Systems Administrator Jailed for Developing ‘Logic Bomb’
Yung-Hsun Lin, an ex-computer systems administrator in Medco Health Solutions Inc., N.J., admitted his crime in U.S. District Court in Newark, N.J., for developing malicious code, which, if transmitted, could damage critical data placed on about 70 servers, said U.S. Attorney Christopher J. Christie. TechNews published this on September 19, 2007.
According to federal prosecutors, the code could have caused potential risks to the health of consumers and enormous financial damages. The servers managed several functions, one of which determined suitability of new prescriptions, and another ensured that patients would not receive medications that could have side effects with the drugs they might be already using.
Lin admitted guilt before prosecutors of transmitting harmful computer code to cause damage of more than $5,000 intentionally. He got a statutory penalty for up to 10 years in jail and a fine of $250,000. Lin's sentencing is scheduled for January 8, 2008.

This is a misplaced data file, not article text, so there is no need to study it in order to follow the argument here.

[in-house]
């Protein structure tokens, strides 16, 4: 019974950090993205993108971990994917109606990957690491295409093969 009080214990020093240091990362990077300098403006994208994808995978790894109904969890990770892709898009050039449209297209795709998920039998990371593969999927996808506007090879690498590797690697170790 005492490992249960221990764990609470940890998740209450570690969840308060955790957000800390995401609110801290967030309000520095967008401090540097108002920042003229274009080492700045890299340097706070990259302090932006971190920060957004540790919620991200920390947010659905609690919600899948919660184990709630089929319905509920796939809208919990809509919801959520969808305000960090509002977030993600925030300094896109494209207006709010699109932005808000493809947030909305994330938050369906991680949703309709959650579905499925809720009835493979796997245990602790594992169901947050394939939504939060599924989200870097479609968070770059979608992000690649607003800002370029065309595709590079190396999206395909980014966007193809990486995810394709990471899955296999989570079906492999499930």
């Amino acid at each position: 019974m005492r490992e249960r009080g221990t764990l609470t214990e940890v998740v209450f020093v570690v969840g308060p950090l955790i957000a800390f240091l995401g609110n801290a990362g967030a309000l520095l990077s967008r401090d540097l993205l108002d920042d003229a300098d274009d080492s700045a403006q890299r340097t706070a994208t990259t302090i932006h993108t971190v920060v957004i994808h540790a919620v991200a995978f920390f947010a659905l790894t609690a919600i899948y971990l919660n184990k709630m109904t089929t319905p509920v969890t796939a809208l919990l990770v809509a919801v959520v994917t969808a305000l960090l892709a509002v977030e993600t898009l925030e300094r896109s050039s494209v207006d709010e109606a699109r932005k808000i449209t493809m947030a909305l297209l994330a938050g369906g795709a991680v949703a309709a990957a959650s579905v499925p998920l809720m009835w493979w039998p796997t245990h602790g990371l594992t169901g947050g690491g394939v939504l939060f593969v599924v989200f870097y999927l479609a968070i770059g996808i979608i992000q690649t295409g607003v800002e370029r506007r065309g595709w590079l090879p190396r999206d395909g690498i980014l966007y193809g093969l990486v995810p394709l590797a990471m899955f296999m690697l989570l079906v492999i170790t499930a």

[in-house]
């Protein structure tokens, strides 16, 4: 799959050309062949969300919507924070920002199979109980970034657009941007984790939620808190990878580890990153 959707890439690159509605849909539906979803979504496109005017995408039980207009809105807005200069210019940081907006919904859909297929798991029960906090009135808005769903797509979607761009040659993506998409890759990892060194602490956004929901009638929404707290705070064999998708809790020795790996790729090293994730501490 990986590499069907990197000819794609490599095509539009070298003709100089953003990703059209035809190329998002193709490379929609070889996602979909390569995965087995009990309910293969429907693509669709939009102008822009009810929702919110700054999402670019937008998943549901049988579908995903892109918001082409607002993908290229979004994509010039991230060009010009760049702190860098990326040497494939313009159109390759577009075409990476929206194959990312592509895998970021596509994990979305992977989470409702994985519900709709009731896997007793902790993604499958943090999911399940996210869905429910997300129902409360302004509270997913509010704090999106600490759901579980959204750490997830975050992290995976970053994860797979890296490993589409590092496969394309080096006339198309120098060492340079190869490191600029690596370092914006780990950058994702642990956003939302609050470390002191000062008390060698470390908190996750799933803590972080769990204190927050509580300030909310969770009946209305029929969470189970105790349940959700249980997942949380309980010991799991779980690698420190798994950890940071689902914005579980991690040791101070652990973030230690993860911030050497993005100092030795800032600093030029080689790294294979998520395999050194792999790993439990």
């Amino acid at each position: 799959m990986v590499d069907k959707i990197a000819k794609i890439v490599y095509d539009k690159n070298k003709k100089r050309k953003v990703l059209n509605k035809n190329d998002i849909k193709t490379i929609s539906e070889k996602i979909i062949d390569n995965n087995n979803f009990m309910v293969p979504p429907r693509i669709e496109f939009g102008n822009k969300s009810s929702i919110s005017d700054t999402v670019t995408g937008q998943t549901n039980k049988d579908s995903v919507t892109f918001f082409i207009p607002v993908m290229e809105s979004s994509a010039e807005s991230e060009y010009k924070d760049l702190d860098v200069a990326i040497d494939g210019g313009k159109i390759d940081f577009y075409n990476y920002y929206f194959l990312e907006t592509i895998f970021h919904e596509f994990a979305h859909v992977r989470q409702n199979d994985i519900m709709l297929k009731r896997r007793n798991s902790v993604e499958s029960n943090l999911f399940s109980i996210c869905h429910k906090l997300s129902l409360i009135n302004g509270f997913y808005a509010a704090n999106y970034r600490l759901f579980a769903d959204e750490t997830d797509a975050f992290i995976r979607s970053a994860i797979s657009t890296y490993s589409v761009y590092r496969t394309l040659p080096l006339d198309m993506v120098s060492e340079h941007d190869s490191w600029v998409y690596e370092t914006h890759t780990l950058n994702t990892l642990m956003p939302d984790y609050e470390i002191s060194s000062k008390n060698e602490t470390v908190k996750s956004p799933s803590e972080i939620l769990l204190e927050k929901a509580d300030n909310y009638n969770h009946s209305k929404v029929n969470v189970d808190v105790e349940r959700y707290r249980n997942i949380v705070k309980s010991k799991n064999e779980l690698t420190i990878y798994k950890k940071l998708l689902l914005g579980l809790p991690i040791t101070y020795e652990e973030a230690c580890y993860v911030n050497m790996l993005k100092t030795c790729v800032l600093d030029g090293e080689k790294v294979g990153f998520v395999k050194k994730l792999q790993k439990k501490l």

Christie also pointed out that the prosecution had been possible only with Medco's cooperation, which drew the prosecutors' attention to Mr. Lin as soon as the company discovered his activities. Unfortunately, the dangers from an occasionally disgruntled employee, who could cause this kind of trouble and potential damage to the company, was evident from the case, reported TechNews on September 19, 2007.
Lin admitted of having designed the malicious code in October 2003 at the time when Medco was excluded from Merck & Co., fearing that staff dismissal might have an effect on him. In the same year in September, Lin and other employees circulated e-mails amongst themselves discussing the likely retrenchment of system administrators at Medco. On 2nd October 2003, Lin modified the existing computer code and inserted it into the Medco's system, thus creating the 'Logic Bomb'. The new computer code that Lin programmed contained a script that would automatically install the logic bomb on April 23, 2004- the day he was born.
Assistant U.S. Attorney Erez Liebermann said that if the bomb had exploded, it could have damaged Medco's reputation terribly. He regarded this as the greatest computer sabotage case because it was capable of more than financial damage. InformationWeek published Liebermann's statement on September 19, 2007.
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